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10 Things You Should Know About CTE

1

CTE - it's More than a Name Change!
Career and Technical Education (formerly vocational education) gives students a head start on college and careers in high-skill, high-wage and high-demand occupations organized in Seventeen different Career Clusters including programs in Agriculture, Food & Natural Resources; Architecture & Construction; Arts, A/V Technology & Communications; Business, Management & Administration; Education & Training; Energy; Finance; Government & Public Administration; Health Science; Hospitality & Tourism; Human Services; Information Technology; Law, Public Safety, Corrections & Security; Manufacturing; Marketing, Sales & Service; Science, Technology, Engineering & Mathematics (STEM); and Transportation, Distribution & Logistics.


2

CTE is for the Career and College Bound
In today's workplace, continued education and training are givens. CTE programs include a sequence of 3 or 4 high school courses taken in addition to the academic core classes of math, science, English and social studies. Students completing both the academic requirements and a CTE program have the advantage of graduating from high school prepared for college and the workplace.

In addition, many CTE students are enrolled in career academies, which are small, personalized learning communities located in high schools. They are designed to provide students with college preparatory curricula with an integrated career theme. There are nearly 1,500 Career and Professional Education (CAPE) academies located throughout Florida.


3

CTE Students are able to Earn College Credits and Certification to give them an extra advantage after earning their diplomas.
It's true! Many of the nearly 300 CTE programs offered around the state provide students with an opportunity to earn college credit, industry-recognized certifications or both. As an added bonus, nearly every CTE program connects to a similar state college program which makes it possible for students to transition from high school to college.


4

CTE Students apply what they learn in Academic Classes - and this applied learning increases Retention and Understanding!
For example in the Pre-engineering program, Project Lead The Way, students apply skills learning in higher level math courses to real world engineering projects, under the guidance of professional engineers/mentors. Some of our CTE courses even count as academic credit!


5

CTE Instructors are Professionals teaching with up-to-date equipment and technology.
CTE teachers have worked in their fields and/or hold professional degrees as part of their certification. Industry advisory boards help schools design and equip learning labs. For example, Culinary Arts students work in commercial quality kitchens; Cisco (computer networking) students use state-of-the-art networking software, and Automotive Technician students hone their skills using tools, equipment and curriculum recommended by The National Automotive Training and Education Foundation (NATEF).


6

Parents and Students can save Money!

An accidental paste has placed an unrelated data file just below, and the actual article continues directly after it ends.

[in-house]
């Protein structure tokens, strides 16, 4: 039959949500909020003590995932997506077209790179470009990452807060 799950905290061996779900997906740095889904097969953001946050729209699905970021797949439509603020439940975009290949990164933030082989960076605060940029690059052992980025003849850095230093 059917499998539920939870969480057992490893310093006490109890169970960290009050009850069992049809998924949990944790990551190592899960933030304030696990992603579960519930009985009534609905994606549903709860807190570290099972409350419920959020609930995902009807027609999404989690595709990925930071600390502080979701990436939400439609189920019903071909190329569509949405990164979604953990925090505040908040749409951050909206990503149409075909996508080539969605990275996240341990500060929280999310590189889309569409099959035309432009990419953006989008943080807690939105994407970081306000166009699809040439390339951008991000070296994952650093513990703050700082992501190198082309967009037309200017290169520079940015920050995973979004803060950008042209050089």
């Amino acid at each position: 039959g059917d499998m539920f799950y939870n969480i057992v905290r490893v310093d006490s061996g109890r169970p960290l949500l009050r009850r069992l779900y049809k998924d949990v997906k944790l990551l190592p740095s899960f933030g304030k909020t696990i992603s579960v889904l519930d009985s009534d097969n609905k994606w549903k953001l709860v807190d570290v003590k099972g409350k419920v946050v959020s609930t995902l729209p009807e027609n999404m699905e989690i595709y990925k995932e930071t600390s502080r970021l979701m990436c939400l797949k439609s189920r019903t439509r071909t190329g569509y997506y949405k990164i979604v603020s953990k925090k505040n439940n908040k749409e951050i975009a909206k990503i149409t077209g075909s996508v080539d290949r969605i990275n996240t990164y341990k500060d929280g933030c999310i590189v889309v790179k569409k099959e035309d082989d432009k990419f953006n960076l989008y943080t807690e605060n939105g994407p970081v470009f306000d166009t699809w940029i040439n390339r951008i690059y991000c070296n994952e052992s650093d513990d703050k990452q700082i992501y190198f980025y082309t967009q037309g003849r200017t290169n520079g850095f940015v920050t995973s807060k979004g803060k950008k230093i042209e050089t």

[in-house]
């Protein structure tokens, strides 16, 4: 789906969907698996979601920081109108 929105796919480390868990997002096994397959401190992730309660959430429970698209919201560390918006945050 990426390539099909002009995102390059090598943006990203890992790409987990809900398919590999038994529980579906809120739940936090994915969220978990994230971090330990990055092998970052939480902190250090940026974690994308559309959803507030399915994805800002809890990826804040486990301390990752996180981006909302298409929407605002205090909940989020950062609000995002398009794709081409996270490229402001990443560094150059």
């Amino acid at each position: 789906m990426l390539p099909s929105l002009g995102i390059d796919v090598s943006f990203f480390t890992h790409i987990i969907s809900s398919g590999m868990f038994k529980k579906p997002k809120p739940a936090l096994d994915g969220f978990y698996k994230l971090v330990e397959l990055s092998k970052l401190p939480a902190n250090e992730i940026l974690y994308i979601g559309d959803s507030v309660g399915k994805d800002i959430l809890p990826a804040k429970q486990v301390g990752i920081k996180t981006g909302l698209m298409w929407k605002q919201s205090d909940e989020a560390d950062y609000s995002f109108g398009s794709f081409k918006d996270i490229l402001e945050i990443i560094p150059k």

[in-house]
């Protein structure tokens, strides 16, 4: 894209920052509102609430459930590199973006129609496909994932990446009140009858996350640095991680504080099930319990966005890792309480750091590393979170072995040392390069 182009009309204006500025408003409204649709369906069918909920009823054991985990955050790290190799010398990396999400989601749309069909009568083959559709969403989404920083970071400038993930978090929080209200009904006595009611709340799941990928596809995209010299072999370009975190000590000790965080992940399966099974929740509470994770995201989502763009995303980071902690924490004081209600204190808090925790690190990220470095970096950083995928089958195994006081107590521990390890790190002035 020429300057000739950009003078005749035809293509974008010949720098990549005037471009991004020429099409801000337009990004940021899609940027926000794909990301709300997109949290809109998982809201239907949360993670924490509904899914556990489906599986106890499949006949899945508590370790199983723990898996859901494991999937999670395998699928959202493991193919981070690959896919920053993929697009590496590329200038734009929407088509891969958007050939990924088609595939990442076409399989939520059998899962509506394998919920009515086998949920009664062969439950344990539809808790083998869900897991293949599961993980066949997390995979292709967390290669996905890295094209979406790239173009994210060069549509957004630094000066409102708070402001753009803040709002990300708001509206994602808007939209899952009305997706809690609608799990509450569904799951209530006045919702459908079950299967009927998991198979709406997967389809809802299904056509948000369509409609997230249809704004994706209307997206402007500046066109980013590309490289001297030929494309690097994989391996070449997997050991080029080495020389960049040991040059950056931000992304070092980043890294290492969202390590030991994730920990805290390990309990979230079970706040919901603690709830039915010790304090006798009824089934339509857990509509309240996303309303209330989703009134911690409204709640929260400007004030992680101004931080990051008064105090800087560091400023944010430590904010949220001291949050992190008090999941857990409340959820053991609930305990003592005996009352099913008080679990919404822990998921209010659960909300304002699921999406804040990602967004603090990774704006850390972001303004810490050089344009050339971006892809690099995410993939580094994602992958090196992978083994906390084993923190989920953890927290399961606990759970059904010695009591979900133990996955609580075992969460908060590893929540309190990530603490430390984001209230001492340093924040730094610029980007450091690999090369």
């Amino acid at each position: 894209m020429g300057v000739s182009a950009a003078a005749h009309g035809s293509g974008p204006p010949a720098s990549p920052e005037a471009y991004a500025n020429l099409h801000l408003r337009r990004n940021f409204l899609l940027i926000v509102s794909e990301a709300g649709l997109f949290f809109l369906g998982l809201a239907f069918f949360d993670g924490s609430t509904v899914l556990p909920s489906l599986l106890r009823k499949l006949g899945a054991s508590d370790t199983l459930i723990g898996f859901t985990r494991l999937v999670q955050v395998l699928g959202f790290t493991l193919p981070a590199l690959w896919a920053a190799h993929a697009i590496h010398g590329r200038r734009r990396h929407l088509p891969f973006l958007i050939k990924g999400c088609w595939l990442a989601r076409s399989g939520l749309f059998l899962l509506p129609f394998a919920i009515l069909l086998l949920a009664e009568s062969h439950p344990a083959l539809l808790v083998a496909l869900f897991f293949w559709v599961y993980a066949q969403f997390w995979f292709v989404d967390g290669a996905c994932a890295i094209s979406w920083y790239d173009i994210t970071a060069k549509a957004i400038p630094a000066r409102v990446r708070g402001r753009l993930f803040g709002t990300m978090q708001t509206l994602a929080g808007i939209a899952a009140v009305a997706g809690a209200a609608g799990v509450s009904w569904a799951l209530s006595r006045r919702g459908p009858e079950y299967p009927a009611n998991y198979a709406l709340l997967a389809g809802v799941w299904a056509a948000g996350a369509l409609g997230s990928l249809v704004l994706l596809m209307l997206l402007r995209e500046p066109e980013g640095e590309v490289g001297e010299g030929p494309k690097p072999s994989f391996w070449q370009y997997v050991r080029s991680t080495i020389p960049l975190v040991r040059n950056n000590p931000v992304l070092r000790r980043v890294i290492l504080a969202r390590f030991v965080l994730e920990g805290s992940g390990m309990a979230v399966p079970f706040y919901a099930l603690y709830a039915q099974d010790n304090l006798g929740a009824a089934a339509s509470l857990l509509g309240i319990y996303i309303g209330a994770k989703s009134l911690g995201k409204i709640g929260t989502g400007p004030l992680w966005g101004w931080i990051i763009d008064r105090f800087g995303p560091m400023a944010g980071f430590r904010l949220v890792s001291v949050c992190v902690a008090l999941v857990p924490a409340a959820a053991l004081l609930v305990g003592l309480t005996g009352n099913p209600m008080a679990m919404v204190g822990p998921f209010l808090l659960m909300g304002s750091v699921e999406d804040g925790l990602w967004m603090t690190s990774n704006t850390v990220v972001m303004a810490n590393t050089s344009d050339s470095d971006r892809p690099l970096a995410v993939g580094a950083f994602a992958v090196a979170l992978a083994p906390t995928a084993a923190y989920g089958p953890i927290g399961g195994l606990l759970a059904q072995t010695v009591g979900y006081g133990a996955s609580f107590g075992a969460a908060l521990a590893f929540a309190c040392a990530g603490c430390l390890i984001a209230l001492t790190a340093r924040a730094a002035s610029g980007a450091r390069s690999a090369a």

High school is the only time individuals can obtain an education focused on career preparation without writing a tuition check! High school students can earn licenses and credentials, often at a reduced cost compared to the cost of obtaining certifications*** and licenses outside of high school. CTE students can also save money on college tuition by earning college credit. Students completing CTE programs obtain knowledge and skills that can help them achieve better paying jobs while they are attending college.

Additionally, in Florida, CTE students who complete three or more CTE courses within a prescribed program and who meet other standards are eligible for the Gold Seal Vocational Scholarship.


7

Programs are designed for the Future.
Florida industries and businesses partner with local school districts, state colleges and the Florida Department of Education to create programs of study that prepare students with the knowledge and skills required for current and future careers in today's global economy.


8

Internships and work-based learning opportunities provide "real world" work experiences and the prospect of developing a professional network.
CTE programs frequently include a final internship or work-based learning experience which helps students develop a network of co-workers and managers who may also become valuable references.


9

Leadership and Interpersonal Skills are Expanded!
Students enrolled in CTE programs can join local chapters of state and national student organizations which include Health Occupations Students of America (HOSA), Future Business Leaders of America (FBLA), the National FFA Association (FFA), Skills USA, DECA, Florida Business Professionals of America (FLBPA), Florida Technology Student Association (FLTSA), Family, Career and Community Leaders of America (FCCLA), Career Education Clubs of Florida/BPA (CECF/BPA), and the Florida Public Service Association (FPSA). Participating in Career and Technical Student Organizations builds confidence as students demonstrate their skills and knowledge and many offer additional scholarship opportunities.


10

CTE Programs are Available in every Community!
Career education courses are offered at secondary schools in all 67 school districts, all 28 state colleges, and at 46 technical centers within the state. To enroll your teen or to learn more about CTE at the state level, visit the Career and Adult Education Division at the Florida Department of Education at: www.fldoe.org/workforce


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